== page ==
379 Sillitoe to Shedden
Letter, LONDON, 22 August 1949
TOP SECRET AND PERSONAL
Thank you very much for allowing me to see the papers which you sent to me with your letter of 21st July and which I am now returning. You invite me in your second paragraph to express an opinion on the adequacy of the security measures they outline.
2. It seems to me that the papers indicate a considerable recent improvement of the preventive security situation in Australia and that this improvement is the result of sound security planning. I appreciate that this is largely a manifestation of many years of work on the part of yourself and others who have all along seen the need for security. So far as recent developments go, however, I was greatly impressed by the copy of your letter of 30th June 1949 to Mr. Gray and by the progress report which you attached to it. This indicates advances in all the main aspects of preventive security, namely:
(a) General education in the awareness of the need for security;
(b) The issue of a revised edition of security instructions;
(c) The security checking of those having access to secret work;
(d) The physical security of departments and buildings where secrets are handled; and (e) The security of communications.
4. It seems to me that the rate of progress of security in Australia must now depend largely upon the new Security Service and upon the Commonwealth Investigation Service so long as it continues to carry out its present vetting functions. I say this because it is clear that preventive security on the lines set out above can only be fully effective if the investigating machinery of the Security Service operates efficiently and is thus able to exclude known undesirables from secret work and to detect espionage agents. I am convinced that the new Service is designed on sound lines and I am doing all I can to support it and further its progress.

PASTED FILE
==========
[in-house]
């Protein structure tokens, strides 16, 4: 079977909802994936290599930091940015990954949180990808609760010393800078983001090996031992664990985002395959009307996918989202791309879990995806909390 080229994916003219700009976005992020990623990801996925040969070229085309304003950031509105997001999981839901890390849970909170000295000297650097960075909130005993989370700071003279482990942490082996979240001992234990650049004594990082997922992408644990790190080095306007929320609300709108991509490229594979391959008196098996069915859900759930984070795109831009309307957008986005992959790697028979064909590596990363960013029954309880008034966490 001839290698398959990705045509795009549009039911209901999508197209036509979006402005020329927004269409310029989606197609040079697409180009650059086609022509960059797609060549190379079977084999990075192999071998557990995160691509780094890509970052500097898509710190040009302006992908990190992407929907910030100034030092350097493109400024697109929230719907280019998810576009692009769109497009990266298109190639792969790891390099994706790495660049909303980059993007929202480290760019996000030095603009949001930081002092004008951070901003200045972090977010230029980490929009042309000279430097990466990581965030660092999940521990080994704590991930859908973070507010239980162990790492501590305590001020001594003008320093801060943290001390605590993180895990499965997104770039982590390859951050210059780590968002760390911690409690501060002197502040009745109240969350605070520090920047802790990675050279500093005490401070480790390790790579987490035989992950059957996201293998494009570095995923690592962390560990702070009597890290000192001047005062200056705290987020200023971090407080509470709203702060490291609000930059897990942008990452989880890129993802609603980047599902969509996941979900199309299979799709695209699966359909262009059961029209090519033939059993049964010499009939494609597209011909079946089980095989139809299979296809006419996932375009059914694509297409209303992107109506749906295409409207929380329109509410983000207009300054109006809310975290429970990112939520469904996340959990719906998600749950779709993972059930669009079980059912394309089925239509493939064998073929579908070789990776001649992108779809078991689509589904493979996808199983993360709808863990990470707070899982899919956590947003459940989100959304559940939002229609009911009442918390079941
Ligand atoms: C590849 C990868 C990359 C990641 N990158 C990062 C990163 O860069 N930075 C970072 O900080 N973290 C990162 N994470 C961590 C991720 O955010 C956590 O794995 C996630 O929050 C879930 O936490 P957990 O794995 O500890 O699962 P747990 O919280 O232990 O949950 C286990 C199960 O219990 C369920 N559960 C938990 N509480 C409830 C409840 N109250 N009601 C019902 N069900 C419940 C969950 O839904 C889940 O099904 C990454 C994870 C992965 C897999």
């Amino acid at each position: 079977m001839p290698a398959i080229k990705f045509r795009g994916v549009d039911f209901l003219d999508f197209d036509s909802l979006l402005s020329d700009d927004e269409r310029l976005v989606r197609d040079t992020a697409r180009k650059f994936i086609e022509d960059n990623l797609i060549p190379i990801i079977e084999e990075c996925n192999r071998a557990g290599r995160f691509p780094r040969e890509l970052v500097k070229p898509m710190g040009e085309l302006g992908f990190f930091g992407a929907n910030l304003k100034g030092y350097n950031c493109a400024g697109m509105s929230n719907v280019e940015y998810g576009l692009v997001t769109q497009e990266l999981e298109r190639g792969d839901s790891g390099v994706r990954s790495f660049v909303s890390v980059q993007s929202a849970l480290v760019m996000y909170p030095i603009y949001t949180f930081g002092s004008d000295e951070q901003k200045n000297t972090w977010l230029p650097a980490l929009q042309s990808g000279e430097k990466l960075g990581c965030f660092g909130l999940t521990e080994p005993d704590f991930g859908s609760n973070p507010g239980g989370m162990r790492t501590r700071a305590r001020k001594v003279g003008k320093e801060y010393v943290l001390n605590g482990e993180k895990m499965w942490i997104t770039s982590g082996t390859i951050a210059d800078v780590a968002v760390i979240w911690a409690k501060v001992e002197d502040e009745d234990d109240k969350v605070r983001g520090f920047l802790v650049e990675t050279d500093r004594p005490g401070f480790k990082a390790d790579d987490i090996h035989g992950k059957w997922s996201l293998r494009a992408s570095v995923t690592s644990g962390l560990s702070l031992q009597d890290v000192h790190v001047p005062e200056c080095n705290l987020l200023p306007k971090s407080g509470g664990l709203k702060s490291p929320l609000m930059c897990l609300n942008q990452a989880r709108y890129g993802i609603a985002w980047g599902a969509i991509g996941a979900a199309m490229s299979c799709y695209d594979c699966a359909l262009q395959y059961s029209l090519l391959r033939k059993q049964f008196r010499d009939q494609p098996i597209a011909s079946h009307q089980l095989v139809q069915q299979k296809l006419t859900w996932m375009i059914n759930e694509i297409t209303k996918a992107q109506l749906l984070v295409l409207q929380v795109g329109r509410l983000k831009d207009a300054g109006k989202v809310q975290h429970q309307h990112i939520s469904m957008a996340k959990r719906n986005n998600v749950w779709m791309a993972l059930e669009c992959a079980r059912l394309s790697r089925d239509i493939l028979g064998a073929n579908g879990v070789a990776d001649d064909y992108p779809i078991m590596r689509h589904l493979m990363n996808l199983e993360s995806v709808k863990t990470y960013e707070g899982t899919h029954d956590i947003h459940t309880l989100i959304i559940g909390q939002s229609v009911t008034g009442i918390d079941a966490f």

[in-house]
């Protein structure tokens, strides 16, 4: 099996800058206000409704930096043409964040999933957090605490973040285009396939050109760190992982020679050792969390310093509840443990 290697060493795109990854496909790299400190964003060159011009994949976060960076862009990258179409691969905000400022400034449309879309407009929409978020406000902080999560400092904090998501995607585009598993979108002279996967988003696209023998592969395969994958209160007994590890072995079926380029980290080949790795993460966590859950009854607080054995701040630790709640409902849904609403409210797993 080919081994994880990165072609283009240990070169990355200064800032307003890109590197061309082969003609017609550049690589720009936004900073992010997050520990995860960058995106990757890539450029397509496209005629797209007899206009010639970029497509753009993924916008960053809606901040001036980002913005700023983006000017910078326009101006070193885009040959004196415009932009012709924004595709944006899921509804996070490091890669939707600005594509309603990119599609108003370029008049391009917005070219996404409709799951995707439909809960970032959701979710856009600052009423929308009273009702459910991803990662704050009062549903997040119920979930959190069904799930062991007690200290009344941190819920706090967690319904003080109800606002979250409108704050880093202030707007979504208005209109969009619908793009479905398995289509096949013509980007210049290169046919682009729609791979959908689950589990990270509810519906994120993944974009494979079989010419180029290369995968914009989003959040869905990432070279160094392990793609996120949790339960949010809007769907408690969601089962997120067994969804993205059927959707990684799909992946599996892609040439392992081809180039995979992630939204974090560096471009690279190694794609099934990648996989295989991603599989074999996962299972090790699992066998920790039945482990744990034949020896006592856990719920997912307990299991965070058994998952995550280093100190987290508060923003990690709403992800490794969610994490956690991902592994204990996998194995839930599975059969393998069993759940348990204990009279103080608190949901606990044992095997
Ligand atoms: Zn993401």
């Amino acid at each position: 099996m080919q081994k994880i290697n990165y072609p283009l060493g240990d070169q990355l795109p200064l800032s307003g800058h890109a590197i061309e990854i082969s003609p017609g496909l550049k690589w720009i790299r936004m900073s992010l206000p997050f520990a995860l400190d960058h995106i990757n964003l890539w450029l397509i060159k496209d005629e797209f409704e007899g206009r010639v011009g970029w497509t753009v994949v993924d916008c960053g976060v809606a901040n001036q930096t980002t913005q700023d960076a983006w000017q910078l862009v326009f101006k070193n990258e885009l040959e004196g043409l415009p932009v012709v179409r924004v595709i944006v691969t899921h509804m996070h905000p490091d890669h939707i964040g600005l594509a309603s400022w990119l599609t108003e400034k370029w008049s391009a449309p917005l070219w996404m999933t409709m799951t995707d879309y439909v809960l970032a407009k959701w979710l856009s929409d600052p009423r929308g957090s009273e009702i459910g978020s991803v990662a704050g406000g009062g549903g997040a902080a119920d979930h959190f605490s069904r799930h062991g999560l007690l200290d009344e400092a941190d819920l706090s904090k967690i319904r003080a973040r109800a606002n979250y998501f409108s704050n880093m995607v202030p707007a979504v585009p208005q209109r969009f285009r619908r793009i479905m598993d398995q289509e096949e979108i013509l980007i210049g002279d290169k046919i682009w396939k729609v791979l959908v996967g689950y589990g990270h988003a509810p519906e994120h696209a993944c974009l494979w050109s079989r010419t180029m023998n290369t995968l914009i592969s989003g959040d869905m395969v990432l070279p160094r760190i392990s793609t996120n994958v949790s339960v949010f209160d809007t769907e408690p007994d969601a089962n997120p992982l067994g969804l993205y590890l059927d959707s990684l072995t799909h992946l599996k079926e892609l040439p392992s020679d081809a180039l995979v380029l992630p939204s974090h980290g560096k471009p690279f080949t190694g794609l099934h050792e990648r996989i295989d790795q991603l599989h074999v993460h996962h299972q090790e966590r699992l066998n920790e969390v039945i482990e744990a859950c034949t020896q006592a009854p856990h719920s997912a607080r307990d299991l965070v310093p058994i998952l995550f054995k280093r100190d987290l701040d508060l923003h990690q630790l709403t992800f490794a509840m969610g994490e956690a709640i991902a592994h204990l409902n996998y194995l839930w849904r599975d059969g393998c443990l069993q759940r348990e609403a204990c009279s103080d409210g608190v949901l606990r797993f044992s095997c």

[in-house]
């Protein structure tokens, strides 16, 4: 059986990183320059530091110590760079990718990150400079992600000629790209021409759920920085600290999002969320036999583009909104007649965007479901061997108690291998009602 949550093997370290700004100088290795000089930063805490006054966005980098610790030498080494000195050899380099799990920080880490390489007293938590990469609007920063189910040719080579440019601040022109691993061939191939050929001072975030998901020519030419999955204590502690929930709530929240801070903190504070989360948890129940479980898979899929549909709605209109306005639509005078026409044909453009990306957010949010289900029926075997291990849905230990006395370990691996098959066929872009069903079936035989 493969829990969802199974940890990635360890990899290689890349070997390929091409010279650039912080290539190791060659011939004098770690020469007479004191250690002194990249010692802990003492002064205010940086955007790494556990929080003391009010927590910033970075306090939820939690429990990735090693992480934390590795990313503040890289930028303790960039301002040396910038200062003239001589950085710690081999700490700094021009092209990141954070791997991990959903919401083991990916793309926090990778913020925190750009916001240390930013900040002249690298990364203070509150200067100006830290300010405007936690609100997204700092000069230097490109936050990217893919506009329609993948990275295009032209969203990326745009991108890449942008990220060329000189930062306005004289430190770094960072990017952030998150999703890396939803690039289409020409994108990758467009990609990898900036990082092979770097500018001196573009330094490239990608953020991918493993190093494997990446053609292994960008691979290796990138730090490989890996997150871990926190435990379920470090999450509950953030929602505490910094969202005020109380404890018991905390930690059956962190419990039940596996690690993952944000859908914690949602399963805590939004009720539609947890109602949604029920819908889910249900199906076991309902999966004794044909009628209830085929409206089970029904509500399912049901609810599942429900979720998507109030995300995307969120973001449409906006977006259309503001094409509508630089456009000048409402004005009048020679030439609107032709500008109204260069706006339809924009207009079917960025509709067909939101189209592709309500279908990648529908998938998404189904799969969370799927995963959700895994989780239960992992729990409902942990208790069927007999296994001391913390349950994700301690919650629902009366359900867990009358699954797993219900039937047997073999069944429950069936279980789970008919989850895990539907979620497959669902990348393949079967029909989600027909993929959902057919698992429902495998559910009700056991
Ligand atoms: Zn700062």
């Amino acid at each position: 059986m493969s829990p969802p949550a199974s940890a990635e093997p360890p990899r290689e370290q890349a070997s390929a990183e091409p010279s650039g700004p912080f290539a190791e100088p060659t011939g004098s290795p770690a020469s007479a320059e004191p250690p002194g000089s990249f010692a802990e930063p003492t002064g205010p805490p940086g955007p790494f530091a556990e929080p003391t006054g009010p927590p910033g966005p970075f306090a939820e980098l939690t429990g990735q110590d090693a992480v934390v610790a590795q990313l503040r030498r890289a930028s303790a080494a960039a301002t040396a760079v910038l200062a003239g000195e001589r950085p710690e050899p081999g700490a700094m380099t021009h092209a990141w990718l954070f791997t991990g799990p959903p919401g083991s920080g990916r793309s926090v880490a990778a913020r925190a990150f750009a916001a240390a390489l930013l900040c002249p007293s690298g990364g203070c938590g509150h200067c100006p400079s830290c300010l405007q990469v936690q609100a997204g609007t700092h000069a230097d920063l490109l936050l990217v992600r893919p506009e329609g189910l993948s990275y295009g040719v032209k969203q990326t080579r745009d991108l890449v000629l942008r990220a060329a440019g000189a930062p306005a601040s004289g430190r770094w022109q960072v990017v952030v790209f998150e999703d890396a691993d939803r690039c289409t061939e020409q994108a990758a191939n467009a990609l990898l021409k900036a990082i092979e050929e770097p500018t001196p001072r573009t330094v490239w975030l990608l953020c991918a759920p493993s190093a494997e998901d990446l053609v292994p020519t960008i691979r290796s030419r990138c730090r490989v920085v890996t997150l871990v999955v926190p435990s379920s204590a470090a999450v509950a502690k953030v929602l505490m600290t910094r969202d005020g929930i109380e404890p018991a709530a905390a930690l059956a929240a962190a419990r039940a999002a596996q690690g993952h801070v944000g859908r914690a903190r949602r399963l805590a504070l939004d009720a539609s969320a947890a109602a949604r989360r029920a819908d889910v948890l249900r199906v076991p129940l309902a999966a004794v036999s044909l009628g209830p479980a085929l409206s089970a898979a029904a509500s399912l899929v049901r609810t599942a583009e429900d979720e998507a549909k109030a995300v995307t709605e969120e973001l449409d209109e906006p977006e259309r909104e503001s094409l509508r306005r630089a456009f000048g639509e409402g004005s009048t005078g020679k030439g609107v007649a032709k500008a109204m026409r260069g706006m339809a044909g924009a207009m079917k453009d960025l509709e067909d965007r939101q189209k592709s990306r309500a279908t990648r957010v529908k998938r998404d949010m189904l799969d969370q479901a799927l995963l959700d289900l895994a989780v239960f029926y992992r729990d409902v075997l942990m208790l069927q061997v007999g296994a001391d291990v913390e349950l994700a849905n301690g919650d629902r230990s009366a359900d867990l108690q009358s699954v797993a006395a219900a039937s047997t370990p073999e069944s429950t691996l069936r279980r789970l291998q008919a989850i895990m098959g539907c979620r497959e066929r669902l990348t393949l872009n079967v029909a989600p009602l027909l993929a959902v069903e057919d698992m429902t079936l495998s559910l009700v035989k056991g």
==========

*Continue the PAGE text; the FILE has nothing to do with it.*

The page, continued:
5. I was sorry to learn that your Washington visit did not have the immediate result for which we hoped. It appeared possible that the Americans would take the view that the continuation of the embargo was a positive benefit to the other side and that the improvements in security which you described to them would justify them in lifting it. As, however, they apparently regard the clearing up of the situation of which we know as a prerequisite to the lifting of the embargo, it seems to me that the next move is with the new Security Service. I can assure you that I am giving all possible assistance in this matter.